The new late filing and late payment penalties for RTI will be issued automatically rather than manually. Penalties for filing an incorrect return, however, will be issued manually following compliance checks.
The consultation document suggests that HMRC is expecting many penalties to be issued – the consultation document states:
… The volume of returns and payments processed by HMRC means that some aspects of the penalties need to be automated rather than issued manually …
… If penalties were issued quarterly, it is likely that we would want to issue them at different times to different employers, rather than issuing them all in the same month …
… This is similar to the current VAT regime and could ease the pressure on HMRC resources by smoothing the flow of penalty work, and potentially improve HMRC response times to enquiries from employers…
One proposal is that a “default” would be triggered every time a payment is made to an employee and the relevant information is not passed to HMRC on time. The consultative document gives the example of a weekly payer having 10 employees and explains that the employer has the potential for 40 or 50 filing defaults a month dependent on whether there are four or five pay-days in the month. The document also explains that a monthly payer with 40 employees would have the potential to incur 40 filing defaults a month.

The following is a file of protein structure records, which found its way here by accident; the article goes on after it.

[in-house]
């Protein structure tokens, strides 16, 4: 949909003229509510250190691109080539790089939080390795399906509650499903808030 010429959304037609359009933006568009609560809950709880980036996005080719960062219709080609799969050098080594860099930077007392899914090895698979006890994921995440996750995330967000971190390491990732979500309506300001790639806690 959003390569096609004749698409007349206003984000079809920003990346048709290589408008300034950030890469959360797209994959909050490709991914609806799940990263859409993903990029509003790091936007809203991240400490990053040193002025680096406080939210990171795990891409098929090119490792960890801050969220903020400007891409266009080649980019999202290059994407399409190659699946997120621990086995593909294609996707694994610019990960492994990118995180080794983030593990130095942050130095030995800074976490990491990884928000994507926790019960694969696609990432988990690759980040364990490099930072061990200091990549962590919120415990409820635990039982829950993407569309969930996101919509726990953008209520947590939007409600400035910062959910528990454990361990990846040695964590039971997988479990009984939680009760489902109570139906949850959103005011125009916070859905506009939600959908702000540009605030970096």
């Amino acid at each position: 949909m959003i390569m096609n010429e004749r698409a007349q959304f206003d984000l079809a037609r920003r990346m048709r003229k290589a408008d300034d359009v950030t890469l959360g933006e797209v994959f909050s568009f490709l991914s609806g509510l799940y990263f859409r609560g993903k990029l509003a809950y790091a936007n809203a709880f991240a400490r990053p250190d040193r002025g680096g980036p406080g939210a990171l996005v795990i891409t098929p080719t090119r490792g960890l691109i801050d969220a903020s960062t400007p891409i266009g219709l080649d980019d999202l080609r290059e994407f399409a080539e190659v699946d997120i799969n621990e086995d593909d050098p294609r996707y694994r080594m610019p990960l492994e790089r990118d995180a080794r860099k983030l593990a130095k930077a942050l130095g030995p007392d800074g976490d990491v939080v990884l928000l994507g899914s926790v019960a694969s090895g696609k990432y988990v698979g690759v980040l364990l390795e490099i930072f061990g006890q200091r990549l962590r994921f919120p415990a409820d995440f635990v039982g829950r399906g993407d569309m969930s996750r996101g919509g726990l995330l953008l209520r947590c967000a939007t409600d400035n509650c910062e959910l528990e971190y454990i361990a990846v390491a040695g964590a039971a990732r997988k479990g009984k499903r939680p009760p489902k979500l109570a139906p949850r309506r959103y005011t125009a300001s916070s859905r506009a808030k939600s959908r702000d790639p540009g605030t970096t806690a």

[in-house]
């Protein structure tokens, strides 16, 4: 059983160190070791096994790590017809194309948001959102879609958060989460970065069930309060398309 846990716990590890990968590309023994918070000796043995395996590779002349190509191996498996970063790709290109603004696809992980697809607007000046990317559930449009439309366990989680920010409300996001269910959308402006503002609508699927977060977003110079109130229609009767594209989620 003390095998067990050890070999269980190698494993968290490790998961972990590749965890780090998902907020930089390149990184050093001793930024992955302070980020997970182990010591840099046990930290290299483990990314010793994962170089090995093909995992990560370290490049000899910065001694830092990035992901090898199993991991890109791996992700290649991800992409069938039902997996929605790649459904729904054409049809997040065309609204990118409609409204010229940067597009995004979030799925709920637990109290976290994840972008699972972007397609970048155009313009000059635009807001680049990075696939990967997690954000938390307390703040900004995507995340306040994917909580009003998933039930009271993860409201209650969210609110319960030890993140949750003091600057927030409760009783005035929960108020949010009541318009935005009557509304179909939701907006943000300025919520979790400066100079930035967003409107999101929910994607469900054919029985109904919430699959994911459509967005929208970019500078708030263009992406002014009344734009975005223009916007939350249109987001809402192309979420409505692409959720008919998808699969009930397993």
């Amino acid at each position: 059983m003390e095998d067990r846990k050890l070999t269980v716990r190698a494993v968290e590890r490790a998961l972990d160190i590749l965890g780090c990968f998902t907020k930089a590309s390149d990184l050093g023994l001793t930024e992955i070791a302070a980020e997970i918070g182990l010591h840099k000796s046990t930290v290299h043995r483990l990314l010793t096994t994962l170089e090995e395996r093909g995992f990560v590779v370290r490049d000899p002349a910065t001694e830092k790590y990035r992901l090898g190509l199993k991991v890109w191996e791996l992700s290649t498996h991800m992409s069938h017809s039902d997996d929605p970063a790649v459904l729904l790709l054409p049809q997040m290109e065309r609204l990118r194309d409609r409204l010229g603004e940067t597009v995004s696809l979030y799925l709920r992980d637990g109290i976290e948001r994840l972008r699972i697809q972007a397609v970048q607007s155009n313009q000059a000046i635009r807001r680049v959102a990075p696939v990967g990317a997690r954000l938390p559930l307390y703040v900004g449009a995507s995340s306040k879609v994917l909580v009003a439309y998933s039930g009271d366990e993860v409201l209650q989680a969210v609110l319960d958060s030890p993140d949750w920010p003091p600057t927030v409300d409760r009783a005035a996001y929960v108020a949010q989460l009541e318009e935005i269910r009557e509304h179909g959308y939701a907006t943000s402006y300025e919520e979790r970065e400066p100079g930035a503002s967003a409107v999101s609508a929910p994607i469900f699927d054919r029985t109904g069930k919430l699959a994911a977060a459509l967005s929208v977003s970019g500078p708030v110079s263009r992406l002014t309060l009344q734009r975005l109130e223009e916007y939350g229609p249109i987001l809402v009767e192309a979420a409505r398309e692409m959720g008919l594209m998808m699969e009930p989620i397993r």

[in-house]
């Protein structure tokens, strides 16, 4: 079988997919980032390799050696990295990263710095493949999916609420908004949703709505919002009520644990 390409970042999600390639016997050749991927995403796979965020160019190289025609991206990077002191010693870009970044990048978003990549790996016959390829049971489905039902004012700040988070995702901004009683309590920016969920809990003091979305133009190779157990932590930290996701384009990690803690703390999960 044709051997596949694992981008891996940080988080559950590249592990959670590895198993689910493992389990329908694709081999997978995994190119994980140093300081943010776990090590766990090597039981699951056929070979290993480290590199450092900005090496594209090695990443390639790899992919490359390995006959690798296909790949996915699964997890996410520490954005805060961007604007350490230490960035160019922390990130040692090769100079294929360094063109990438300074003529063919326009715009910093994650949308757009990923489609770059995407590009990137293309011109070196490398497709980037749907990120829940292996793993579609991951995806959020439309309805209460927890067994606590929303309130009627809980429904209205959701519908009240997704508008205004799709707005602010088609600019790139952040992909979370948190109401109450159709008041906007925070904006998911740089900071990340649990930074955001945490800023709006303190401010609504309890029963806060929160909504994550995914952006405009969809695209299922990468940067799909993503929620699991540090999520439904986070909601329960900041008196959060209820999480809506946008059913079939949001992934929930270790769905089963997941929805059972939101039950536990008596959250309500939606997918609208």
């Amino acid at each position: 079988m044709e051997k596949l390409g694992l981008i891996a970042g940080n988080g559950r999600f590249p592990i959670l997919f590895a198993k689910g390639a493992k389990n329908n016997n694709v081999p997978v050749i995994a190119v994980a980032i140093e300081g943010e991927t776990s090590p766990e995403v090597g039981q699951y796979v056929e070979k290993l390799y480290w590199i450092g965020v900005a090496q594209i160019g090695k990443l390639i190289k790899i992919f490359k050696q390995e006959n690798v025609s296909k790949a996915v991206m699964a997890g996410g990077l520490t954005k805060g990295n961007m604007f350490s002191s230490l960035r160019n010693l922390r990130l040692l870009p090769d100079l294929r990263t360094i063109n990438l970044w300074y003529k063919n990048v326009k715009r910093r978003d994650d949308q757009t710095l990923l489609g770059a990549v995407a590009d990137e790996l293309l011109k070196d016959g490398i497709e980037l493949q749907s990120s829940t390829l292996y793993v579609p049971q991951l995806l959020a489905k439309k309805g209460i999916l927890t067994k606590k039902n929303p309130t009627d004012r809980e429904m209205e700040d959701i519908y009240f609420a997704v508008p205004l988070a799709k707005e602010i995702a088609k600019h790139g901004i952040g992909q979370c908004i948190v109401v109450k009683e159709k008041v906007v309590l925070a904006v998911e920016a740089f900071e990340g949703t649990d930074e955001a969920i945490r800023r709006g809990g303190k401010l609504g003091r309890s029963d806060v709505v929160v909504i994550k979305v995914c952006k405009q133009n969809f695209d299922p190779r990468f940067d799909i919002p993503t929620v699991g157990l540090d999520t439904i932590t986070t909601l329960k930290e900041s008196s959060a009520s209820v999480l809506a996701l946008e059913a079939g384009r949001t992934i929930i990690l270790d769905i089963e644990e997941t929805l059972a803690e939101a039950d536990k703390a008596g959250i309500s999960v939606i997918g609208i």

The document recognizes the difficulty and that such a system might seem unfair to employers who pay more frequently; it requests “… other ideas for encouraging employers to send in the information on time.”
As noted in the consultative document, one example of the penalty to be charged based on the number of defaults would be to charge a £100 penalty for the first band of 50 filing defaults or employees, increasing by £100 for each further band or part band of filing defaults/employees – i.e., £100 for 1 to 50 defaults, £200 for 51 to 100 defaults, etc. In this way, an employer with 45 employees would receive a £100 penalty whereas an employer who had 645 employees and missed the filing deadline would incur a penalty of £1,300.
The above examples of the number of potential filing defaults are correct if the individual is only paid on one specific pay-day. The number of potential defaults could be greater if, for example, share options are exercised on a day that is not the pay-day and the consultation also recognizes that daily filing defaults could arise. Consequently, big multinational employers may have a very high number of potential filing defaults and penalties.